Hackensack: 20 Years Later

Five Hackensack, NJ, firefighters died on July 1, 1988, while fighting a fire at an automobile dealership. The firefighters were in the bowstring-truss building when the roof suddenly collapsed. Three of the firefighters were killed in the middle of the...


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  • Purchased four-inch hose for all engines.
  • Purchased two engines and a ladder, all painted red.
  • Issued first-generation bunker gear.
  • Issued portable radios to all on-duty members.
  • Implemented an accountability system. The tag system consists of three levels -- Level I, Level II (collected at working fires) and Level III (utilized at hazardous materials incidents and team searches).
  • Printed daily riding assignments.
  • Compiled an incoming mutual aid riding list.
  • Purchased new 4.5 self-contained breathing apparatus (SCBA) masks and cylinders.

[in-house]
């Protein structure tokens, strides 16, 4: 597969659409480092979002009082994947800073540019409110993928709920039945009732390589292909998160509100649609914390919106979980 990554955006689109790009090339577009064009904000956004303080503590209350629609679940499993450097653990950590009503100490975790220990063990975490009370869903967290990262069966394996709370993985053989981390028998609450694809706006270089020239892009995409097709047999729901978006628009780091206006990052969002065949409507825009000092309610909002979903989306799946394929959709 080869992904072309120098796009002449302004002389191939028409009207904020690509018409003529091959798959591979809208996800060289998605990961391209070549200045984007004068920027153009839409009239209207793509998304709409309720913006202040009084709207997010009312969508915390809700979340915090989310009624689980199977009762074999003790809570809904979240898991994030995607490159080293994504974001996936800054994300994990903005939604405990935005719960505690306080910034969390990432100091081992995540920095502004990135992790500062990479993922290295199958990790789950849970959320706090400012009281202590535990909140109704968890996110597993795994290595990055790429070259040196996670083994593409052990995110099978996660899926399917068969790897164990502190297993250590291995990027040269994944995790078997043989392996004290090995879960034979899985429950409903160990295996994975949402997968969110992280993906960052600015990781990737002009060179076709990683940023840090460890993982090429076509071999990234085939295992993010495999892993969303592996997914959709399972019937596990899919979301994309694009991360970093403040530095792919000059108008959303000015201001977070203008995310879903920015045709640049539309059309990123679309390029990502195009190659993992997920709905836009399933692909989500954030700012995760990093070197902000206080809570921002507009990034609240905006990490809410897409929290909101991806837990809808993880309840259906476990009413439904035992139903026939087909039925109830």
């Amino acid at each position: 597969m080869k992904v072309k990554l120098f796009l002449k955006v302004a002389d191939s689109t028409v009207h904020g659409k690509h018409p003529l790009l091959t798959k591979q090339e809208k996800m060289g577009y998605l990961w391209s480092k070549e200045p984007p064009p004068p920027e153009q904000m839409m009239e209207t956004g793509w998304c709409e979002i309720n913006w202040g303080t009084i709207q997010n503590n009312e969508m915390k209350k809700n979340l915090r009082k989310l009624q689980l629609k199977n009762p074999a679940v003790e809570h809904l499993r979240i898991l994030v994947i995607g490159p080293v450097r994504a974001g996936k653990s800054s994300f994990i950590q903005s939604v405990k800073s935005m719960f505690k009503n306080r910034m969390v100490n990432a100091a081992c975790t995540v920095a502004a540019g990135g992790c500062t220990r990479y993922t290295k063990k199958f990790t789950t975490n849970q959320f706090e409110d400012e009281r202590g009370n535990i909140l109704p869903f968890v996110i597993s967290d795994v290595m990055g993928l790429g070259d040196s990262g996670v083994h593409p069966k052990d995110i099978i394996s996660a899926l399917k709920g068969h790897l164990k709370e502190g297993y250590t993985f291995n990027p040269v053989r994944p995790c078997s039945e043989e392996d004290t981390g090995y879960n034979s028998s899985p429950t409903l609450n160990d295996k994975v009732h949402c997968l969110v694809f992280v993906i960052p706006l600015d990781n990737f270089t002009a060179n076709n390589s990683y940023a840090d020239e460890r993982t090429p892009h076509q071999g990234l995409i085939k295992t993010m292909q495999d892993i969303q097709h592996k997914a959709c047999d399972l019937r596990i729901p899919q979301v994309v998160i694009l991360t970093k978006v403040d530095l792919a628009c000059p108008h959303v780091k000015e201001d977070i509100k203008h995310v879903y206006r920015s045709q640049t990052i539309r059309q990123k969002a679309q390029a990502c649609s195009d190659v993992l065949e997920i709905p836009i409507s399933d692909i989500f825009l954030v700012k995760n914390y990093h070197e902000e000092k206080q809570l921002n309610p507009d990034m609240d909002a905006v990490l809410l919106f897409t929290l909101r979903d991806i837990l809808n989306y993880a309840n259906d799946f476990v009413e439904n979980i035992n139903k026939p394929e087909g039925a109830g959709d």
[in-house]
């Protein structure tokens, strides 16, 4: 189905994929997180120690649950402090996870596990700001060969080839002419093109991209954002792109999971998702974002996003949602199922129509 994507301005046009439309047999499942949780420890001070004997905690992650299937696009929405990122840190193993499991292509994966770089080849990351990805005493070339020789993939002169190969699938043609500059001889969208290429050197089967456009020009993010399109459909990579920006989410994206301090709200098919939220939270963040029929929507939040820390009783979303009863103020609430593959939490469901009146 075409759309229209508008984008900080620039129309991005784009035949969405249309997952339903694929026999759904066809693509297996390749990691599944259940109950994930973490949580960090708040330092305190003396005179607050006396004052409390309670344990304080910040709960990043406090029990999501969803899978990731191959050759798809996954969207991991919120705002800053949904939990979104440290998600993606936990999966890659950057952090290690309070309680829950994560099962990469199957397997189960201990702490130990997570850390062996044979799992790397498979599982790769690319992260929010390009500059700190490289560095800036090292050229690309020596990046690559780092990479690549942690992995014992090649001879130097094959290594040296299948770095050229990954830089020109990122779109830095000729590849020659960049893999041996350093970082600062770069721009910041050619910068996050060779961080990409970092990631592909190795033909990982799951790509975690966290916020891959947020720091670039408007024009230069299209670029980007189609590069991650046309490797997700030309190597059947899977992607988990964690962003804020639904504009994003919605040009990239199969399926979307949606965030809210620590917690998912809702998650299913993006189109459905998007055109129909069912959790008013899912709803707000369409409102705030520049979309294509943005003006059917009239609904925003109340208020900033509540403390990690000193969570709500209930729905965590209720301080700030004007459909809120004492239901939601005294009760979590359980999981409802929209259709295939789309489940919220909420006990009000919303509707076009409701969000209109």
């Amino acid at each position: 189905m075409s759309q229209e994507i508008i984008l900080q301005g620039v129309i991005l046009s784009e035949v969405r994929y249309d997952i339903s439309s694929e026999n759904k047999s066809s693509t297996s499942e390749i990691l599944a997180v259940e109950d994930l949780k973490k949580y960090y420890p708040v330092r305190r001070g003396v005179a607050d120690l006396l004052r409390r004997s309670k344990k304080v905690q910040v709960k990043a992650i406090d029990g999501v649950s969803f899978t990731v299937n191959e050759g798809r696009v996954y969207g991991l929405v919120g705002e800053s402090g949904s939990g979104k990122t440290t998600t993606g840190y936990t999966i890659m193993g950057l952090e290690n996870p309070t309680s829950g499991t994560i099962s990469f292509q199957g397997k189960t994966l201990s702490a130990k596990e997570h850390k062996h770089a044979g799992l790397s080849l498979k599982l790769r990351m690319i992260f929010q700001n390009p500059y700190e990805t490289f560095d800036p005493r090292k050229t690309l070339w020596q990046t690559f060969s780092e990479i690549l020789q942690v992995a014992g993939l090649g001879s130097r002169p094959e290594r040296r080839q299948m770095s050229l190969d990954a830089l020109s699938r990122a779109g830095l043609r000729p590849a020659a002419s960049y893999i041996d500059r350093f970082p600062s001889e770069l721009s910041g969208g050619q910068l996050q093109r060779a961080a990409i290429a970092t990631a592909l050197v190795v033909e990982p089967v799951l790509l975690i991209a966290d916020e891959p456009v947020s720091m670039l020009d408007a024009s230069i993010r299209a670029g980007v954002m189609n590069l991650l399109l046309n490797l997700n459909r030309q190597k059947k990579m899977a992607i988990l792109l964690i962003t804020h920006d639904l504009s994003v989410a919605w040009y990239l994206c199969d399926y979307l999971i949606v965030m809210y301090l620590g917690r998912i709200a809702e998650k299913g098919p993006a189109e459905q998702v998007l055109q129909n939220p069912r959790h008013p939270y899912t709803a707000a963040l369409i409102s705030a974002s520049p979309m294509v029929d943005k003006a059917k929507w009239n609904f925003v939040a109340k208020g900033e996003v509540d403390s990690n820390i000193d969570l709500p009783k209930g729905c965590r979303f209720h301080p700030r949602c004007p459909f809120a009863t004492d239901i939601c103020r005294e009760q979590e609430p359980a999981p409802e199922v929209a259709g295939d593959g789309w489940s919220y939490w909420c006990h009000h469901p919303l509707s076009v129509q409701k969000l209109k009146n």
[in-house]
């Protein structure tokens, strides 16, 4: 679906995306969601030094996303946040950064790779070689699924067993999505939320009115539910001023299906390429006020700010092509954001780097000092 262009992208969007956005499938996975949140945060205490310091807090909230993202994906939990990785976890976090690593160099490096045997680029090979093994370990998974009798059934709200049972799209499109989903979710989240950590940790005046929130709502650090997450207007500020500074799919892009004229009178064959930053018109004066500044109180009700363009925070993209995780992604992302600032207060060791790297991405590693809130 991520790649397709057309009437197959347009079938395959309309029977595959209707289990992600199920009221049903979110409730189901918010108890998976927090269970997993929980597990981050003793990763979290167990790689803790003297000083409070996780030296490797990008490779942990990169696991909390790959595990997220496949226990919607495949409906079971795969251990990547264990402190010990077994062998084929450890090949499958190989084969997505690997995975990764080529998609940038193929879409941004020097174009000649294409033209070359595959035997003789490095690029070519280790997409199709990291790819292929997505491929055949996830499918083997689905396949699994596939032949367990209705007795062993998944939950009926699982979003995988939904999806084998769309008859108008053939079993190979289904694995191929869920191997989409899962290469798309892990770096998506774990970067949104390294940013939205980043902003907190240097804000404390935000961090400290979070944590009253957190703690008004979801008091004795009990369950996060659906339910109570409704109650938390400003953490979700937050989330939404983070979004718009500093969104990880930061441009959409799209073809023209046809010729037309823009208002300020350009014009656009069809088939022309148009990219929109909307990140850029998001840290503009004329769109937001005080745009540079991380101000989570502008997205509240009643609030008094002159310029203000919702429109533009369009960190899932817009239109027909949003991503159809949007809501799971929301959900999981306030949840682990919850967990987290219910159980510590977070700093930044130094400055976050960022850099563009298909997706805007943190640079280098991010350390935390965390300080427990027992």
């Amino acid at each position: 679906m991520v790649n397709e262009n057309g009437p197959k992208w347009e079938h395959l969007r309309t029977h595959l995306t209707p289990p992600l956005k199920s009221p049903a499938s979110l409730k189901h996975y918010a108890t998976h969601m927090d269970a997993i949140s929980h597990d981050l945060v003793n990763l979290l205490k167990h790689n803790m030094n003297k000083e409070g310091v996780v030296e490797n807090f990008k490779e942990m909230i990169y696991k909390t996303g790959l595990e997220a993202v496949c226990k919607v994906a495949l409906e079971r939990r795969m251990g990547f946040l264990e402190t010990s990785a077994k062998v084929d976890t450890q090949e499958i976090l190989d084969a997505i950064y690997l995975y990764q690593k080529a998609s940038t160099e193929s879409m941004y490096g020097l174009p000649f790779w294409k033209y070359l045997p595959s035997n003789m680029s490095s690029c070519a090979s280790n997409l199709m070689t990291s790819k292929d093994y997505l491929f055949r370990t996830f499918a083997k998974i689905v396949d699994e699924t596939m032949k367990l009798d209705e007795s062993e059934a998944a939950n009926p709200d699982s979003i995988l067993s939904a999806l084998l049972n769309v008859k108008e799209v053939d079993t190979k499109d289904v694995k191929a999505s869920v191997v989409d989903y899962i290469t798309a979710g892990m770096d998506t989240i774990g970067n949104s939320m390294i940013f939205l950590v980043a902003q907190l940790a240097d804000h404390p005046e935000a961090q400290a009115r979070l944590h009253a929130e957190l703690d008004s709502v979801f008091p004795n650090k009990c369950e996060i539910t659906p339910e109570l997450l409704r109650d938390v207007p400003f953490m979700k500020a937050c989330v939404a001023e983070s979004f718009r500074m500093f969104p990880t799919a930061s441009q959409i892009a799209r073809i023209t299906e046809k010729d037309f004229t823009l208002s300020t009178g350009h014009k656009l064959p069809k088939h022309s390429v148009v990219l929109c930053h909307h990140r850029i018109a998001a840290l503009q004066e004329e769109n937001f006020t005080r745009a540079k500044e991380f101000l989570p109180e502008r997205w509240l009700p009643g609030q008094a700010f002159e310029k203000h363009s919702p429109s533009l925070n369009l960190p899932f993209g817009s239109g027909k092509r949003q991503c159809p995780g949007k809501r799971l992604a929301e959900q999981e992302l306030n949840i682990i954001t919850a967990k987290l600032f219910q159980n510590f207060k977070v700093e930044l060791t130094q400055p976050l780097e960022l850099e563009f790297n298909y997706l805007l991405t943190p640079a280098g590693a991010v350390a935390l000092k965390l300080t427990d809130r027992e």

• Continued to update SOPs.
  • Established a full-time training officer.
  • Issued compliant work uniforms to all members.
  • Issued personal SCBA facepieces.
  • Implemented a citywide certified first responder program, with all members trained.
  • Assigned a full-time safety/training officer, weekdays only.
  • Implemented the rapid intervention team concept.
  • Received a fully equipped rescue unit (Rescue 2), which was donated by Hackensack University Medical Center.

Since 2000

Changes made since 2000 included:

  • Special operations teams were formed with select members trained in high-angle, trench and confined-space rescue. A truck was donated for special operations.
  • A new rescue boat was purchased with a grant.
  • The department purchased an ice-rescue sled and received cold-water rescue suits. Select members are trained in swift-water, cold-water and ice rescue.
  • Large-diameter hose (LDH) water delivery was upgraded by replacing four-inch hose with five-inch hose.
  • All 1¾-inch and 2½-inch hose was replaced, as were all nozzles, appliances and fittings. The department received lightweight 2½-inch high-rise hose and updated its standpipe equipment.